[0013] FIG. 2 is a side perspective view of an exemplary replacement pad for a tile cleaner assembly, in accordance with an embodiment of the present invention.

[0014] Unless otherwise indicated illustrations in the figures are not necessarily drawn to scale.

DETAILED DESCRIPTION OF SOME EMBODIMENTS

[0015] The present invention is best understood by reference to the detailed figures and description set forth herein.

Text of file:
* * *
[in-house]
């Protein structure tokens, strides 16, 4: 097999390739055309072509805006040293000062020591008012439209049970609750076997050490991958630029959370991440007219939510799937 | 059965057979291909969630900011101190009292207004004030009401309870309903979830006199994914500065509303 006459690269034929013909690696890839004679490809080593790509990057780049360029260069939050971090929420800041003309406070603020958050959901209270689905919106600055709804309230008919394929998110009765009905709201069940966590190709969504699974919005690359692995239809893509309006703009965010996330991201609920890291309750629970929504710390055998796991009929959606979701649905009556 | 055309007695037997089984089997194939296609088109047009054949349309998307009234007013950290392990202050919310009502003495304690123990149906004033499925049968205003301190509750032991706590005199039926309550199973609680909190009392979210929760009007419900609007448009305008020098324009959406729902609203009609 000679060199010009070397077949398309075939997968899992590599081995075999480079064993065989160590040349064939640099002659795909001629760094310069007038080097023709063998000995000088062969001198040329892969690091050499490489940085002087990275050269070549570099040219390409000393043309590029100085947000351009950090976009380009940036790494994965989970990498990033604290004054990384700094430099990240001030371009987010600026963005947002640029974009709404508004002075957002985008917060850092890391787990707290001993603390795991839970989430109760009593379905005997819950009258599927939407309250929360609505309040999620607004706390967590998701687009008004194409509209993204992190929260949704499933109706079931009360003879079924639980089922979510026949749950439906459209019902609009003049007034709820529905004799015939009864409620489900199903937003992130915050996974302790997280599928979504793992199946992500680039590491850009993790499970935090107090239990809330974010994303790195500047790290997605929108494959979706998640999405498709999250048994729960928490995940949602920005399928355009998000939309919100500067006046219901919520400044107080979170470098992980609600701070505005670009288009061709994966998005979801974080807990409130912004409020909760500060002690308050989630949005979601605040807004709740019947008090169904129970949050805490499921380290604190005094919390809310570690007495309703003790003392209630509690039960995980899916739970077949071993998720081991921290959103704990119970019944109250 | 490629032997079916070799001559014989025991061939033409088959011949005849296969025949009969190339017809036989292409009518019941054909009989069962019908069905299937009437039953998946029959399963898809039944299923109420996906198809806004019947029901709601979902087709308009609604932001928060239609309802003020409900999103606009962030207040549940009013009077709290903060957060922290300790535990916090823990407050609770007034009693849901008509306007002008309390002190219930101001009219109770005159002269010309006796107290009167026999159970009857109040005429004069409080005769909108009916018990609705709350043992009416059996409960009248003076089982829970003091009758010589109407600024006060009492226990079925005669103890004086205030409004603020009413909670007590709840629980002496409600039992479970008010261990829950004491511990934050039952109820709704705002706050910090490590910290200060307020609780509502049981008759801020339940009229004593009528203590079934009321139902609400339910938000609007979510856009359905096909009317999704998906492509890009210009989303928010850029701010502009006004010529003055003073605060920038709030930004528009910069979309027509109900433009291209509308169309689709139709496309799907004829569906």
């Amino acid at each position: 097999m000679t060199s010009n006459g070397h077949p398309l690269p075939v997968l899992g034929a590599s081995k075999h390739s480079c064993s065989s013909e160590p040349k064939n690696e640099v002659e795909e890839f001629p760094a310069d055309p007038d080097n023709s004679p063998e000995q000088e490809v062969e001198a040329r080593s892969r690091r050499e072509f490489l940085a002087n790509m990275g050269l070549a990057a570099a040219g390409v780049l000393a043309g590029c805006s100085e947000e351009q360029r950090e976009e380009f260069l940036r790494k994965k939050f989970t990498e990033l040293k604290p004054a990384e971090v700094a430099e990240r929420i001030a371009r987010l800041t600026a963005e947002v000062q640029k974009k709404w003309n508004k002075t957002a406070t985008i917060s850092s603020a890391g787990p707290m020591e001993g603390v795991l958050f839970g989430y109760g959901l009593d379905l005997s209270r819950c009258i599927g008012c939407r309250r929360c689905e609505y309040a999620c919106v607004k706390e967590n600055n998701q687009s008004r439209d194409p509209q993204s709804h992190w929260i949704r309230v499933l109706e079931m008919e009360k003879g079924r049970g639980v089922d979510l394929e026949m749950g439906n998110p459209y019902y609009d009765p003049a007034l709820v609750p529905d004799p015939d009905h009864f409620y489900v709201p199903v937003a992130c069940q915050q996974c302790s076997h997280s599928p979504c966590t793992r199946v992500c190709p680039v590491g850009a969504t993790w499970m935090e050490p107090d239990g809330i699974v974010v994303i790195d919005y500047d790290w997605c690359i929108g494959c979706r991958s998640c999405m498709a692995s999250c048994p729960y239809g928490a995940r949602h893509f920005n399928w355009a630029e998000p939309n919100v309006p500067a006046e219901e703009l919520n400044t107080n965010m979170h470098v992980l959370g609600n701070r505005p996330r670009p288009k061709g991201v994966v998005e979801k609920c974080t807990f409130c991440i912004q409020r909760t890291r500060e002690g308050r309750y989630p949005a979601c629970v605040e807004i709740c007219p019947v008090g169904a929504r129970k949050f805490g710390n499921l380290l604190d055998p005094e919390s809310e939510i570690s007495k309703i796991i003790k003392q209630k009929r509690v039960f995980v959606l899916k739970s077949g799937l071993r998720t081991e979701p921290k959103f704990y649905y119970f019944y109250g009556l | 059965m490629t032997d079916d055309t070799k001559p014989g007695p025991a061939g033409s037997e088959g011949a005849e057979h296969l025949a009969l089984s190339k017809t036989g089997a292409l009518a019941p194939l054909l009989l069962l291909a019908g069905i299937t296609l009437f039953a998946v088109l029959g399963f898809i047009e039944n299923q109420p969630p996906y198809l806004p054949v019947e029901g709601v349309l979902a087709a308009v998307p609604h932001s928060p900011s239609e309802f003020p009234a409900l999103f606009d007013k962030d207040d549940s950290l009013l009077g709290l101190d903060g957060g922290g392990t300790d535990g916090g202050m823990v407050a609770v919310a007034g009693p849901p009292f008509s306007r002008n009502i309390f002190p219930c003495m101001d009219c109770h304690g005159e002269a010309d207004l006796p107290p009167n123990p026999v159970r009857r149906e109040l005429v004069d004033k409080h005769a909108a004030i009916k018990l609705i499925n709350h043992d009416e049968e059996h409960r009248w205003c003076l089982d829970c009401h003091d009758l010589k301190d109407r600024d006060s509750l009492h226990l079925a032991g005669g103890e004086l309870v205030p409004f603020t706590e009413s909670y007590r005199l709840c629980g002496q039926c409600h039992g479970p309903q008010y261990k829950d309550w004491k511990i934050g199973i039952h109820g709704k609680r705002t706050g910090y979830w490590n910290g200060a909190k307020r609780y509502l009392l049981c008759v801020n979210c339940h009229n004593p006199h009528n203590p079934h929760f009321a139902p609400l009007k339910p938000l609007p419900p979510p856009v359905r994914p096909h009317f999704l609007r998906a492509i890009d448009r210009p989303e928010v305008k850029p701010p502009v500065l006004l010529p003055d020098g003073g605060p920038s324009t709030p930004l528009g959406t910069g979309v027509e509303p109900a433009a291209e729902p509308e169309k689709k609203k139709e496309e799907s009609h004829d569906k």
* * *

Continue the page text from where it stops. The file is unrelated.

[0016] Embodiments of the invention are discussed below with reference to the Figures. However, those skilled in the art will readily appreciate that the detailed description given herein with respect to these figures is for explanatory purposes as the invention extends beyond these limited embodiments. For example, it should be appreciated that those skilled in the art will, in light of the teachings of the present invention, recognize a multiplicity of alternate and suitable approaches, depending upon the needs of the particular application, to implement the functionality of any given detail described herein, beyond the particular implementation choices in the following embodiments described and shown. That is, there are modifications and variations of the invention that are too numerous to be listed but that all fit within the scope of the invention. Also, singular words should be read as plural and vice versa and masculine as feminine and vice versa, where appropriate, and alternative embodiments do not necessarily imply that the two are mutually exclusive.